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This article in AJ

  1. Vol. 95 No. 4, p. 836-843
    Received: Jan 8, 2002

    * Corresponding author(s): cchen@montana.edu
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Yield and Water-Use Efficiency of Eight Wheat Cultivars Planted on Seven Dates in Northeastern Oregon

  1. Chengci Chen *a,
  2. William A. Payneb,
  3. Richard W. Smileyc and
  4. Michael A. Stoltzd
  1. a Montana State Univ., Central Agric. Research Center, HC90 Box 20, Moccasin, MT 59462
    b Texas Agric. Exp. Stn., 2301 Experiment Station Rd., Bushland, TX 79012
    c Oregon State Univ., Columbia Basin Agric. Res. Center, P.O. Box 370, Pendleton, OR 97801
    d Oregon State Univ., Extension Service, Ballard Hall, Corvallis, OR 97331


Wheat (Triticum aestivum L.) yields in the inland Pacific Northwest are limited by inadequate water supply late in the growing season. Choosing a suitable planting date and genotype with the appropriate phenology that matches crop growth to the water supply will produce optimum grain yields. The objectives of this study were to investigate the effects of (i) planting and (ii) wheat genotype differences on grain yield, evapotranspiration (ET), and water-use efficiency (WUE). A 3-yr experiment was conducted on a Walla Walla silt loam (coarse-silty, mixed, mesic Typic Haploxeroll) near Pendleton, OR. Six winter and two spring wheat cultivars were planted in seven planting treatments (planting practices that include planting date, seeding rate, drill type, row space, and seeding depth). Soil water content was measured to determine ET. Planting treatments greatly influenced winter wheat yield. Different winter wheat cultivars responded differently to planting treatments. The optimum yield was produced at October plantings for all cultivars. Yield from September plantings was 745 to 1550 kg ha−1 less than that from the October plantings, and yield also decreased when planting was delayed beyond October. For spring wheat, effect of planting treatments on yield was not statistically significant and there was no significant cultivar effect. Planting treatments significantly affected ET after adjusting for vapor pressure deficit (ET/VPD). Winter and spring wheat planted in the spring had approximately 380 to 650 mm kPa−1 less ET/VPD (approximately 110–160 mm ET) than that planted in the fall. However, WUE was not significantly affected by planting treatments and cultivars.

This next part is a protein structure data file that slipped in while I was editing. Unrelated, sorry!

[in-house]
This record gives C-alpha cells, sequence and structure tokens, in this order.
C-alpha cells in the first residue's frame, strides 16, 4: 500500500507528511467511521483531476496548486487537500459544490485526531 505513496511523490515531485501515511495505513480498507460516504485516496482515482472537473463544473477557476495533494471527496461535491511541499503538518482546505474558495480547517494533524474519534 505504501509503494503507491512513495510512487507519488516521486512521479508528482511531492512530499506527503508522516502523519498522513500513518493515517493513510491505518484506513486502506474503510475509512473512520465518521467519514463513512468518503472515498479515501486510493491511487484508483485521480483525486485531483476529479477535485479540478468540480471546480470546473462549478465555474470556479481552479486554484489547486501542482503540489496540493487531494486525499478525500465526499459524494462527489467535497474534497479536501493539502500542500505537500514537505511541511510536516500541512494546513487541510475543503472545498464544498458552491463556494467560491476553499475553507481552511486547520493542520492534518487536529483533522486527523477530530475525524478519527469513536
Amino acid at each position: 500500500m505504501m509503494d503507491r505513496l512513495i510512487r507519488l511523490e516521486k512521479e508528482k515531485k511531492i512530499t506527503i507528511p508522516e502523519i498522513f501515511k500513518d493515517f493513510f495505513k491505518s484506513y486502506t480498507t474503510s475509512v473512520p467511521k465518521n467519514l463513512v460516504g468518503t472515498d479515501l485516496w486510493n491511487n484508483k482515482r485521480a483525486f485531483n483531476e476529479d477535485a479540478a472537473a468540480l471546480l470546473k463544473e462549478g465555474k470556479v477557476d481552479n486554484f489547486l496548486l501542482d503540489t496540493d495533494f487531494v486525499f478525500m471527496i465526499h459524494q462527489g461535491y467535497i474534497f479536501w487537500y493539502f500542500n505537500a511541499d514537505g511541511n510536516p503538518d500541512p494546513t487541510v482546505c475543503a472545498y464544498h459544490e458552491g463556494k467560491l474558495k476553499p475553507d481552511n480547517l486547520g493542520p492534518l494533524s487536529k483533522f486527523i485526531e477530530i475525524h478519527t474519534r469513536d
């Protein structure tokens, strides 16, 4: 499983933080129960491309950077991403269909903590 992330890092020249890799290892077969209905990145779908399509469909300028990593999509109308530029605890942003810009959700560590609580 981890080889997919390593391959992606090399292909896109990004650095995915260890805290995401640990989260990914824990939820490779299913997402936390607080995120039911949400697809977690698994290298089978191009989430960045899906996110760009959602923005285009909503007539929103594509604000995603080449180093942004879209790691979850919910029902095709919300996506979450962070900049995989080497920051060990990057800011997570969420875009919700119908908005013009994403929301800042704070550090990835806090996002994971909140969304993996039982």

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Copyright © 2003. American Society of AgronomyPublished in Agron. J.95:836–843.